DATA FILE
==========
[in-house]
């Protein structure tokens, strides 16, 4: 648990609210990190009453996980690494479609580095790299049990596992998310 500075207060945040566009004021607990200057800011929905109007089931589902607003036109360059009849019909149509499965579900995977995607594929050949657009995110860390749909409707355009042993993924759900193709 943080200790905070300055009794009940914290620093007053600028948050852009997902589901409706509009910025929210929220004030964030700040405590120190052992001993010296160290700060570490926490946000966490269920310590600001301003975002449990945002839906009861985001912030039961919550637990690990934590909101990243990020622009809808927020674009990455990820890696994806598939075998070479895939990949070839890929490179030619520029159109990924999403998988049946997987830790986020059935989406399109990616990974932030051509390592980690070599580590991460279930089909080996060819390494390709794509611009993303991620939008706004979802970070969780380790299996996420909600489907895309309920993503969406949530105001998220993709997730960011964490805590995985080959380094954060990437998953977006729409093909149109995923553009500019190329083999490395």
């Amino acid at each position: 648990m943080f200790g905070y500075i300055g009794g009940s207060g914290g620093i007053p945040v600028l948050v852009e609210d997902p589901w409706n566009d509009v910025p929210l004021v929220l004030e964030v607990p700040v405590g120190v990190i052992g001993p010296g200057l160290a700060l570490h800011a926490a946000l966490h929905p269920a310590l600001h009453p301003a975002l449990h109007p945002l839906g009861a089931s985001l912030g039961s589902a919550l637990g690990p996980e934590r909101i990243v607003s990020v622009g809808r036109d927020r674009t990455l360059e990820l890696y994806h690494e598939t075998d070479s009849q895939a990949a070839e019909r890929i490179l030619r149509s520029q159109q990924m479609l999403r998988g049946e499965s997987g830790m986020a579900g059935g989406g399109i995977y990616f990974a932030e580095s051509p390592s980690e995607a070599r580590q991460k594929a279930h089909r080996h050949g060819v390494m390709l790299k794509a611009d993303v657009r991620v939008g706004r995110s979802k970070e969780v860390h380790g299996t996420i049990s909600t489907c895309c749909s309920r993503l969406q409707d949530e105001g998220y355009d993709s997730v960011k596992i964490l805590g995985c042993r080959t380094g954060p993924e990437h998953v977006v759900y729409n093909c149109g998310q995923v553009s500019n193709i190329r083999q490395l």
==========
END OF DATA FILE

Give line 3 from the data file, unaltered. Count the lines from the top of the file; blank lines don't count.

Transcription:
């Amino acid at each position: 648990m943080f200790g905070y500075i300055g009794g009940s207060g914290g620093i007053p945040v600028l948050v852009e609210d997902p589901w409706n566009d509009v910025p929210l004021v929220l004030e964030v607990p700040v405590g120190v990190i052992g001993p010296g200057l160290a700060l570490h800011a926490a946000l966490h929905p269920a310590l600001h009453p301003a975002l449990h109007p945002l839906g009861a089931s985001l912030g039961s589902a919550l637990g690990p996980e934590r909101i990243v607003s990020v622009g809808r036109d927020r674009t990455l360059e990820l890696y994806h690494e598939t075998d070479s009849q895939a990949a070839e019909r890929i490179l030619r149509s520029q159109q990924m479609l999403r998988g049946e499965s997987g830790m986020a579900g059935g989406g399109i995977y990616f990974a932030e580095s051509p390592s980690e995607a070599r580590q991460k594929a279930h089909r080996h050949g060819v390494m390709l790299k794509a611009d993303v657009r991620v939008g706004r995110s979802k970070e969780v860390h380790g299996t996420i049990s909600t489907c895309c749909s309920r993503l969406q409707d949530e105001g998220y355009d993709s997730v960011k596992i964490l805590g995985c042993r080959t380094g954060p993924e990437h998953v977006v759900y729409n093909c149109g998310q995923v553009s500019n193709i190329r083999q490395l």